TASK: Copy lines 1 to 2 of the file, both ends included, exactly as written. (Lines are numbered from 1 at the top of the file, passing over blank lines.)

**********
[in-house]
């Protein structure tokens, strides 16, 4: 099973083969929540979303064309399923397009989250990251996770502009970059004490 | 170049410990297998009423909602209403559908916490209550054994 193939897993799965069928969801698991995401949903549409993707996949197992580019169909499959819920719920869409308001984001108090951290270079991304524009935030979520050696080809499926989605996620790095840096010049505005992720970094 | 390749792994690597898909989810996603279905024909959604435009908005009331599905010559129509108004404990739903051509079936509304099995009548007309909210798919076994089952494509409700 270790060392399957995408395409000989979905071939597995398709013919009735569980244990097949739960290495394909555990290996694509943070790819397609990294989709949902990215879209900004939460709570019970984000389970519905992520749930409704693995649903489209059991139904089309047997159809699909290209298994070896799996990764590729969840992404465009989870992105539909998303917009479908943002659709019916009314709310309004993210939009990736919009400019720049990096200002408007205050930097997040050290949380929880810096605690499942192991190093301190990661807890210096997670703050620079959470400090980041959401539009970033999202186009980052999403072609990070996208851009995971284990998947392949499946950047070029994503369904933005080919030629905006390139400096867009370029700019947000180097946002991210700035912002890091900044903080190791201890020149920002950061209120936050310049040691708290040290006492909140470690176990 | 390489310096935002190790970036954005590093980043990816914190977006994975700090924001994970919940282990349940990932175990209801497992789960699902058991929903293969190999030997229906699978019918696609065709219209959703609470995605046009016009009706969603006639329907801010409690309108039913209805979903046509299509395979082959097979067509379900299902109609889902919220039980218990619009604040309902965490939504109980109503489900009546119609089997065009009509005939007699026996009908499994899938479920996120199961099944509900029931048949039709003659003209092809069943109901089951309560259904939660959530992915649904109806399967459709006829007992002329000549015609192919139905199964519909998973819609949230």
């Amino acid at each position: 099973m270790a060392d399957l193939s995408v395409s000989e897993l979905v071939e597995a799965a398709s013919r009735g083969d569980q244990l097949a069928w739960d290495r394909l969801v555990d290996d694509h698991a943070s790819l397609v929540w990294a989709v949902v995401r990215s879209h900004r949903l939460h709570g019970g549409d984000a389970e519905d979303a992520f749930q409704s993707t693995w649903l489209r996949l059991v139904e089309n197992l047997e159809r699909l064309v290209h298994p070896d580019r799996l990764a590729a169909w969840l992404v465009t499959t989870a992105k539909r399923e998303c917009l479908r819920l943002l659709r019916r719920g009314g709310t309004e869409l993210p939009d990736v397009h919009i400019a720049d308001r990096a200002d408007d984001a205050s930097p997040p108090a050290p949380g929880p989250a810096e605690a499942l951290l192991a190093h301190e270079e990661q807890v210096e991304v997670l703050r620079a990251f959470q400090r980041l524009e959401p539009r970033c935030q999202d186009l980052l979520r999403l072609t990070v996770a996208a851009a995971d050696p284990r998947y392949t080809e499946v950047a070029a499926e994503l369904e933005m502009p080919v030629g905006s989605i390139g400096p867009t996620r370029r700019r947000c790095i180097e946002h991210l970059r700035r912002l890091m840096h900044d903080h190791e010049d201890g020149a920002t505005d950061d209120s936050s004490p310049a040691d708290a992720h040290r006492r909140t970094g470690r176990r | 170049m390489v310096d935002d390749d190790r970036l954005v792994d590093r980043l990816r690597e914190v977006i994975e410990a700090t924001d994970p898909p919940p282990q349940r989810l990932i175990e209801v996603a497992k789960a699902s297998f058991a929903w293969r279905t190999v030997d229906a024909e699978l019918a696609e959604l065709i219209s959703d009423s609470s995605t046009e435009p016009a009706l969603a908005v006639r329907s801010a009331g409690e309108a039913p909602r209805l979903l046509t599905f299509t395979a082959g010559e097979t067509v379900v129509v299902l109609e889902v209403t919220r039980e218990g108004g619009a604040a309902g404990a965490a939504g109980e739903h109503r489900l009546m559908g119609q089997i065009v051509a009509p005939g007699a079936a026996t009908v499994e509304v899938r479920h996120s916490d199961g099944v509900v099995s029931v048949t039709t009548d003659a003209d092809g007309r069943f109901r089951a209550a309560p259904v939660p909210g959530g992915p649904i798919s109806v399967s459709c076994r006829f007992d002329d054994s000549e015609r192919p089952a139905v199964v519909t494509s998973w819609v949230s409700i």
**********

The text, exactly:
[in-house]
């Protein structure tokens, strides 16, 4: 099973083969929540979303064309399923397009989250990251996770502009970059004490 | 170049410990297998009423909602209403559908916490209550054994 193939897993799965069928969801698991995401949903549409993707996949197992580019169909499959819920719920869409308001984001108090951290270079991304524009935030979520050696080809499926989605996620790095840096010049505005992720970094 | 390749792994690597898909989810996603279905024909959604435009908005009331599905010559129509108004404990739903051509079936509304099995009548007309909210798919076994089952494509409700 270790060392399957995408395409000989979905071939597995398709013919009735569980244990097949739960290495394909555990290996694509943070790819397609990294989709949902990215879209900004939460709570019970984000389970519905992520749930409704693995649903489209059991139904089309047997159809699909290209298994070896799996990764590729969840992404465009989870992105539909998303917009479908943002659709019916009314709310309004993210939009990736919009400019720049990096200002408007205050930097997040050290949380929880810096605690499942192991190093301190990661807890210096997670703050620079959470400090980041959401539009970033999202186009980052999403072609990070996208851009995971284990998947392949499946950047070029994503369904933005080919030629905006390139400096867009370029700019947000180097946002991210700035912002890091900044903080190791201890020149920002950061209120936050310049040691708290040290006492909140470690176990 | 390489310096935002190790970036954005590093980043990816914190977006994975700090924001994970919940282990349940990932175990209801497992789960699902058991929903293969190999030997229906699978019918696609065709219209959703609470995605046009016009009706969603006639329907801010409690309108039913209805979903046509299509395979082959097979067509379900299902109609889902919220039980218990619009604040309902965490939504109980109503489900009546119609089997065009009509005939007699026996009908499994899938479920996120199961099944509900029931048949039709003659003209092809069943109901089951309560259904939660959530992915649904109806399967459709006829007992002329000549015609192919139905199964519909998973819609949230």